Leveraged Yield Farmer Risks
Since leverage yield farmers are also liquidity providers, the risk that comes with liquidity providing also exists here. This risk is called impermanent loss risk. This is when the price of one token inside the liquidity providing position increases in price in comparison to another token OR one token decreases in price in comparison to another token in your liquidity providing position. The larger the change, the more exposed you become to impermanent loss, which means less valuable asset at the time of withdrawal than at the time of deposit.
In addition, as leverage yield farming involves borrowing assets, the risk of liquidation is a possibility. This is when the value of the collateral asset is less than the value of the borrowed asset. For Homora V2, the LP token for liquidity providing is actually the collateral. For instance, since the price of your assets inside the liquidity providing position can change due to price fluctuation, therefore when the value of the total liquidity providing position decreases to a certain threshold, or a position that only has a small buffer between your collateral value and borrowed value, this allows liquidation to take place.
Homora V2 gives users ease with automating the swap mechanism. Hence, yield farmers don’t need to have equal value of both tokens in order to yield farming. When users want to open a leverage yield farming position, they can just supply a type of token and Homora V2 will automatically and optimally swap the asset to arrive at an equal value of both tokens before taking care of the yield farming process for our users. This can be easily achieved through the “Basic Farming Mode”.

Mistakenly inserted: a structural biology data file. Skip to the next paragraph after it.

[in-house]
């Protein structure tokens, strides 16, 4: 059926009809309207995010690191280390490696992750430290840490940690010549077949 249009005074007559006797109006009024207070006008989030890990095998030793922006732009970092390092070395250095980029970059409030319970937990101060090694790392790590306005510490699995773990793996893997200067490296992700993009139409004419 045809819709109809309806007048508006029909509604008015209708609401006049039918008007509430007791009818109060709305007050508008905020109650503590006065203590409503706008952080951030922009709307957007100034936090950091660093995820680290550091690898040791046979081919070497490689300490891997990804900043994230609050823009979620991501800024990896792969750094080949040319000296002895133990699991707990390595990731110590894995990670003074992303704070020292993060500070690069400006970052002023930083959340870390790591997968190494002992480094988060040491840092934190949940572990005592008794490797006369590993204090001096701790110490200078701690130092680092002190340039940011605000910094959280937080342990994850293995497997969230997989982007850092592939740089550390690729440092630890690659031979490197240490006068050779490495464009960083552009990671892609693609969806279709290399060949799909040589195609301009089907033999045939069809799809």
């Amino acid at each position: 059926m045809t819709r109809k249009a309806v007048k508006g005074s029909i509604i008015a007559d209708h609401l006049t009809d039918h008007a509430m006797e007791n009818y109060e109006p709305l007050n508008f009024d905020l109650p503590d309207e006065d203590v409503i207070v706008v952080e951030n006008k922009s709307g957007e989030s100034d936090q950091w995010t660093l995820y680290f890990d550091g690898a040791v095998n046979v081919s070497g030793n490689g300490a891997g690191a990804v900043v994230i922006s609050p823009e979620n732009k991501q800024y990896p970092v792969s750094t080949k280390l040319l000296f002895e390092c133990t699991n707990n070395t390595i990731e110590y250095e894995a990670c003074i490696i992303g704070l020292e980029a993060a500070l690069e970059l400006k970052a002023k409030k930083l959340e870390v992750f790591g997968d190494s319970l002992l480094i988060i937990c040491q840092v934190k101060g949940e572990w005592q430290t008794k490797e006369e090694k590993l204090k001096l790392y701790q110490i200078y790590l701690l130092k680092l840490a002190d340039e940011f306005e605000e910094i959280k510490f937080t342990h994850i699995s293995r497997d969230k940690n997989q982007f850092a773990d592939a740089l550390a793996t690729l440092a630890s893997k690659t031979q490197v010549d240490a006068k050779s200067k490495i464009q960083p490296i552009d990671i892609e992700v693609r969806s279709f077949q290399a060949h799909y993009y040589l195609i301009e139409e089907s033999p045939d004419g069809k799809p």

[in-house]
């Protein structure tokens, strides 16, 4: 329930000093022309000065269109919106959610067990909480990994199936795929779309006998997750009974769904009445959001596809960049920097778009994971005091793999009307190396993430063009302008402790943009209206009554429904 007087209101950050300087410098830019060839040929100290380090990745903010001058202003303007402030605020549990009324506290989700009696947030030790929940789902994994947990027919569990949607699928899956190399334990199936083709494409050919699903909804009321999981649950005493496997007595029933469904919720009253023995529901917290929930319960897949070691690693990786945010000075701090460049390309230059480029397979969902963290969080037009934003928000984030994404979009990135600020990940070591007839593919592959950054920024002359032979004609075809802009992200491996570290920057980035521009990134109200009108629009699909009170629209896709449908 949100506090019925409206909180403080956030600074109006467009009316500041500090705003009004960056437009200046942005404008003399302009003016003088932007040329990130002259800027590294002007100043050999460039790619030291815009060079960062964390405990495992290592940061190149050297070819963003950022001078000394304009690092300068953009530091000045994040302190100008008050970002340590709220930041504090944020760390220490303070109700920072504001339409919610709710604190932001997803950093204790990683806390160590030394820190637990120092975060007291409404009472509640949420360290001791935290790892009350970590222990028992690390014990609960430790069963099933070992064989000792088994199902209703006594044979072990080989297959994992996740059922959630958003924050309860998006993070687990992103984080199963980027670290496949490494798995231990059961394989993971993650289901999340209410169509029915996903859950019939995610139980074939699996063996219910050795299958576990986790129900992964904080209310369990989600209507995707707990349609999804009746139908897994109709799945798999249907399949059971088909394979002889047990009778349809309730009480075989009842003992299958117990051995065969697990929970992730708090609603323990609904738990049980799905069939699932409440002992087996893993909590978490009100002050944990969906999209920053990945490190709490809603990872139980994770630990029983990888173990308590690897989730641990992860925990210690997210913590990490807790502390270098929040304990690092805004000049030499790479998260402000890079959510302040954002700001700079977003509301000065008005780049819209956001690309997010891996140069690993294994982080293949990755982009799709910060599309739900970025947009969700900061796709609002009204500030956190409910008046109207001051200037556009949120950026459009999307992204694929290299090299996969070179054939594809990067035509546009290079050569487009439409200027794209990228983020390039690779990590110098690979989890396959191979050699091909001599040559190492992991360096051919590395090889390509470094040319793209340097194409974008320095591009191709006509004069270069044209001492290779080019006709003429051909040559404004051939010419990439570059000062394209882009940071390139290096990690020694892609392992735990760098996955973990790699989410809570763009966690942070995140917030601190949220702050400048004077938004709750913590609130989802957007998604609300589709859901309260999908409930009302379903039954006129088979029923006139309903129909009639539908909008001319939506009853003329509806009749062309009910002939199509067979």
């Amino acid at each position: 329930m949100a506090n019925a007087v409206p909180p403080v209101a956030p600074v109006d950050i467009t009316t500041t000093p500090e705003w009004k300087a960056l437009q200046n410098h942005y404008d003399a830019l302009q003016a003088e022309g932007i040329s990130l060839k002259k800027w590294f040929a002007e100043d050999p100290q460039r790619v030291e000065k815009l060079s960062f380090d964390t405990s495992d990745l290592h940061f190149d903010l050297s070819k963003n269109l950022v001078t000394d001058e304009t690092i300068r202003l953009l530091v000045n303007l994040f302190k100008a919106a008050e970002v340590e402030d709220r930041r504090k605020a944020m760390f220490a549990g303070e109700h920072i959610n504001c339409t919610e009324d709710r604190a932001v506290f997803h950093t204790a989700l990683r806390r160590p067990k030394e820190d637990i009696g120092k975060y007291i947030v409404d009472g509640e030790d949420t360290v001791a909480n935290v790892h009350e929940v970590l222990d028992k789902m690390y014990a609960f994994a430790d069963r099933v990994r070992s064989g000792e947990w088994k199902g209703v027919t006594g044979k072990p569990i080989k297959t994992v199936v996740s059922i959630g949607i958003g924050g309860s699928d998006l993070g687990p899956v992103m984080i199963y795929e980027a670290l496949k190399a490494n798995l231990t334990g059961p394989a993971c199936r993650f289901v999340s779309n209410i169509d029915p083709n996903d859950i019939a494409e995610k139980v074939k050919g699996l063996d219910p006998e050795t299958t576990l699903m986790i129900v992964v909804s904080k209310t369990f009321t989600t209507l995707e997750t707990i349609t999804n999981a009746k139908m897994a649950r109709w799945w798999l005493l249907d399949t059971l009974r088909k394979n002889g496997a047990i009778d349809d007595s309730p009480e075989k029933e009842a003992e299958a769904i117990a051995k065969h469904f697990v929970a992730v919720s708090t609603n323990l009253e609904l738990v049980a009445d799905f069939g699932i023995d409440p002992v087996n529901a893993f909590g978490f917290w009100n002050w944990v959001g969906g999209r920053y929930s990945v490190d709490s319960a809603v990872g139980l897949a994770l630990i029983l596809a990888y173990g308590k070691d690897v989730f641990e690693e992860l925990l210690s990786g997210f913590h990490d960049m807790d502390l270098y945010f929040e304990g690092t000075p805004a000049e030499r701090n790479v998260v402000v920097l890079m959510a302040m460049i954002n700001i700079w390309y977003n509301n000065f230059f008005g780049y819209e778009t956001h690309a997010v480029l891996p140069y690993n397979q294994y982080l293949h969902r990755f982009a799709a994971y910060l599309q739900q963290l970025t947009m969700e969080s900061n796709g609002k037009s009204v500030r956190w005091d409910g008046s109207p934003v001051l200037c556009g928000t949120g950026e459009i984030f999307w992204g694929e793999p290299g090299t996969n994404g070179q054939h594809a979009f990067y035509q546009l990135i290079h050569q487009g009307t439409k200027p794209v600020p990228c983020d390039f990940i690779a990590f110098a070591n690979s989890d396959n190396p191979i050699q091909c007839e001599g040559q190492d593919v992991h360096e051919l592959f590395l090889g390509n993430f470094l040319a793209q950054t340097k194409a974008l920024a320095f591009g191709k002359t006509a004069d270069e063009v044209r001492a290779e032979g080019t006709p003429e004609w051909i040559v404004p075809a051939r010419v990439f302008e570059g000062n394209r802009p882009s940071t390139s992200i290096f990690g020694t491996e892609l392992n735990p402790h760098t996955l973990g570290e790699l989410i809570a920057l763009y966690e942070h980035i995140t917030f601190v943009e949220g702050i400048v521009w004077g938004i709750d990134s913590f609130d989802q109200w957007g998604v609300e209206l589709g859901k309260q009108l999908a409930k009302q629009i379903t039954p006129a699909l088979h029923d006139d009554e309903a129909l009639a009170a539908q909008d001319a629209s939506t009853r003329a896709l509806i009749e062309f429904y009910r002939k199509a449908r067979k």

However, users may face some risk of price slippage if they choose to commit “Advanced Farming Mode”. In this mode, Homora V2 allows users to borrow multiple assets, which users can decide how many percentage shares they want their borrowed assets to be in. If chosen not ideally, the price slippage can be too high. For instance, a user wants to supply $1,000,000 FTM to the FTM/ETH pool. He can choose to borrow only FTM token, only ETH token, or a combination of both.
In this case, the problem arises when this user, let’s say, decides to borrow $1,000,000 FTM (to achieve 2x), hence requiring $1M of FTM to be swapped into ETH, resulting in a high slippage trade since the DEX protocol that the yield farming action is taking place on requires liquidity to be provided for both 2 tokens instead of 1.
Regardless, with risks come solutions too. There are ways that users can protect their assets from the risks mentioned earlier. We have prepared you with the following solutions.
To protect you from impermanent loss, we recommend that users should open leverage yield farming positions on pools with tokens that their price moves in correlation with one another. The less difference in asset ratio, the less impermanent loss users face. Therefore, opening stable coin pools like USDC/ fUSDT would face limited impermanent loss. Or if you see that FTM moves in correlation to ETH, then opening a position on FTM/ETH can bear less impermanent loss than another position of USDC/FTM in which FTM definitely does not move in correlation to USDC since USDC is stable at $1.
Liquidation can be prevented by making sure the value of collateral assets is higher than the value of borrowed assets. To make this happen, users can supply more assets to the position hence increasing your position in LP token and increasing collateral or repaying the borrowed assets hence decreasing your leverage.
Lastly, to have lower price slippage while maintaining a high leverage level, users can commit to “Basic Farming Mode” so the DApp can automatically and optimally choose borrowed assets and proportions that minimizes trading slippage for you. However, if you choose to use the “Advanced Farming Mode”, the price slippage can be minimized as well, but requires in-depth understanding of how DEX protocols and liquidity providing work.